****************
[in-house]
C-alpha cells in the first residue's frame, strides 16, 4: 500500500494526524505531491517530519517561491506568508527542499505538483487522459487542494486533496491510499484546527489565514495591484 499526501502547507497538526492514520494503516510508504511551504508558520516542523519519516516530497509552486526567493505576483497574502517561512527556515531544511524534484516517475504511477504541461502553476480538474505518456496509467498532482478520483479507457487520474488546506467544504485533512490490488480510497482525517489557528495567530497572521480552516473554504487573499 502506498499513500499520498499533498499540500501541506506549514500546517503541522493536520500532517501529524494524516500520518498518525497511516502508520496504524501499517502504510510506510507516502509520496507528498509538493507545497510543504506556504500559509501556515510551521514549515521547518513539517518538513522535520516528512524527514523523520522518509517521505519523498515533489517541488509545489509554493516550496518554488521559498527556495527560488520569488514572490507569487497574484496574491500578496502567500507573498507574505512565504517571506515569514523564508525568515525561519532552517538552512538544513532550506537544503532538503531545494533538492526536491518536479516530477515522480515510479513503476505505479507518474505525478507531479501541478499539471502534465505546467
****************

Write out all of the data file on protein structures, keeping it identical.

[in-house]
C-alpha cells in the first residue's frame, strides 16, 4: 500500500494526524505531491517530519517561491506568508527542499505538483487522459487542494486533496491510499484546527489565514495591484 499526501502547507497538526492514520494503516510508504511551504508558520516542523519519516516530497509552486526567493505576483497574502517561512527556515531544511524534484516517475504511477504541461502553476480538474505518456496509467498532482478520483479507457487520474488546506467544504485533512490490488480510497482525517489557528495567530497572521480552516473554504487573499 502506498499513500499520498499533498499540500501541506506549514500546517503541522493536520500532517501529524494524516500520518498518525497511516502508520496504524501499517502504510510506510507516502509520496507528498509538493507545497510543504506556504500559509501556515510551521514549515521547518513539517518538513522535520516528512524527514523523520522518509517521505519523498515533489517541488509545489509554493516550496518554488521559498527556495527560488520569488514572490507569487497574484496574491500578496502567500507573498507574505512565504517571506515569514523564508525568515525561519532552517538552512538544513532550506537544503532538503531545494533538492526536491518536479516530477515522480515510479513503476505505479507518474505525478507531479501541478499539471502534465505546467